Missouri to Limit Muni Court Fines

(AP) — Missouri lawmakers gave final approval Thursday to a bill limiting the powers and revenues of municipal courts, its first significant response to some of the concerns raised following last year’s fatal shooting of Michael Brown by a Ferguson police officer.

The bill headed to Gov. Jay Nixon would cap fines for minor traffic violations, set minimum standards for St. Louis County cities and regulate municipal court procedures. The House passed the bill 134-25 after the Senate approved it 31-3 the previous day.

Supporters say it is a step toward restoring trust in government and addressing the predatory revenue-generating policing practices detailed in a federal Justice Department report about Ferguson.

“It is not the full solution that is going to bring calm, it is not the solution that is going to prohibit people or prevent people from going out to the streets this summer,” said Sen. Maria Chappelle-Nadal, D-University City, whose district includes Ferguson. “But what is unfortunate – but also a gift – is that someone had to die for this Legislature to make a change.”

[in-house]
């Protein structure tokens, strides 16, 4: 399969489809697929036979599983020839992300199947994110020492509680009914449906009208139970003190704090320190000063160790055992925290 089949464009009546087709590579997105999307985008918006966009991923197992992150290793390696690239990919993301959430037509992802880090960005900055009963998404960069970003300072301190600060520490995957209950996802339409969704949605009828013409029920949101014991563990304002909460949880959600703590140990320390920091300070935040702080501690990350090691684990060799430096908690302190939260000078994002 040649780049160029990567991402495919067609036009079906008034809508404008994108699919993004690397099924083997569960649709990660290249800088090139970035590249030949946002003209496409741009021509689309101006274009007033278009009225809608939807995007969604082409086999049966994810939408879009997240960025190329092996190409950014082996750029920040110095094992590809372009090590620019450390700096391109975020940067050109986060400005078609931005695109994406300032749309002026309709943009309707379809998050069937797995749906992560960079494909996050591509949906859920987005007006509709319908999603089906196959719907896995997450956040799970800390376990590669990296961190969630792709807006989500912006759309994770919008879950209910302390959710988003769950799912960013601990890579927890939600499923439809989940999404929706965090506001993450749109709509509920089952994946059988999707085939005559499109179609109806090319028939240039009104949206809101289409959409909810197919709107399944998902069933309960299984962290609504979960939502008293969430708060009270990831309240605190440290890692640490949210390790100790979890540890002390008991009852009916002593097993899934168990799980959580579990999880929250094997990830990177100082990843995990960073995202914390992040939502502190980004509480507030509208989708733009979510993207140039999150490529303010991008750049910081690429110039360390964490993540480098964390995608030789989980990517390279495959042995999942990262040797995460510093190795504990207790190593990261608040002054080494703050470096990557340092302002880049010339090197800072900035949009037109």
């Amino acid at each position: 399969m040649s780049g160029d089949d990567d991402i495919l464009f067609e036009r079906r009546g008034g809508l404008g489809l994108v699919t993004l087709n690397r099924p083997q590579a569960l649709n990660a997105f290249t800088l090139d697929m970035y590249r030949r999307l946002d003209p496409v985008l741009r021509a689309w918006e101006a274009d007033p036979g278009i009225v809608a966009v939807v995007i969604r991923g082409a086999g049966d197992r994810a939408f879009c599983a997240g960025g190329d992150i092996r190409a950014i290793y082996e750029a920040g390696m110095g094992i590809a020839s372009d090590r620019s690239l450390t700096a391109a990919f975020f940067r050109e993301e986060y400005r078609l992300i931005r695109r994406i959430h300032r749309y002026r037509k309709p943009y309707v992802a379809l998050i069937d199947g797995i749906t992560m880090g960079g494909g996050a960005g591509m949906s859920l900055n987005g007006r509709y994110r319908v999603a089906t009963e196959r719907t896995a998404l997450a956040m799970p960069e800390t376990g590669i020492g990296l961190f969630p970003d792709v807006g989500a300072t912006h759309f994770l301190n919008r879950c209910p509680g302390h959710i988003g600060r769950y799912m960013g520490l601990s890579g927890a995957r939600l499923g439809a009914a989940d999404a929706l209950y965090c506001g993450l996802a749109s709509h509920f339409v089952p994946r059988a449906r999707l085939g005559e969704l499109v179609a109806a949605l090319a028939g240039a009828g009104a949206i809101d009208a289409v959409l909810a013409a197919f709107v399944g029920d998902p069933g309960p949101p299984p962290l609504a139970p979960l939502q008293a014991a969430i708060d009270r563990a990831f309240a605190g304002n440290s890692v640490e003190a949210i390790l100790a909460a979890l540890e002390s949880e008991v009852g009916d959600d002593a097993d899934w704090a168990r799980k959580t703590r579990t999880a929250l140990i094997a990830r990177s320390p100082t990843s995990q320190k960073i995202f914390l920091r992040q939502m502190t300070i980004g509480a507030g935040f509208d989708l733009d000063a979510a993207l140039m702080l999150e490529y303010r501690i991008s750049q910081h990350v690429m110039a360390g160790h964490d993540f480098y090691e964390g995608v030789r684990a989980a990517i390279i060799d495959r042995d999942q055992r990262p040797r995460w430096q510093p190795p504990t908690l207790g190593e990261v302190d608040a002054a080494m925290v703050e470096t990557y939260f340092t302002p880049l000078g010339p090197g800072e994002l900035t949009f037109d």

The 18-year-old Brown, who was black, was walking in the street when he was stopped by a white Ferguson police officer. He was fatally shot after a struggle in which the officer said Brown, who was unarmed, grabbed for the policeman’s gun. A state grand jury declined to bring charges against Officer Darren Wilson, and a federal Justice Department report also concluded Wilson acted in self-defense.

Brown’s death triggered widespread protests, as well as riots and looting in Ferguson. Some protesters said the unrest was due, in part, to longstanding frustrations with the way residents of the predominantly black St. Louis suburb have been treated by the generally white police force. Legal advocates and some St. Louis area residents have said the use of police departments to collect revenue through traffic fines and court fees has contributed to distrust and suspicion between the public and law enforcement officers.

The legislation would lower the percentage of revenue From 30 to 20 percent

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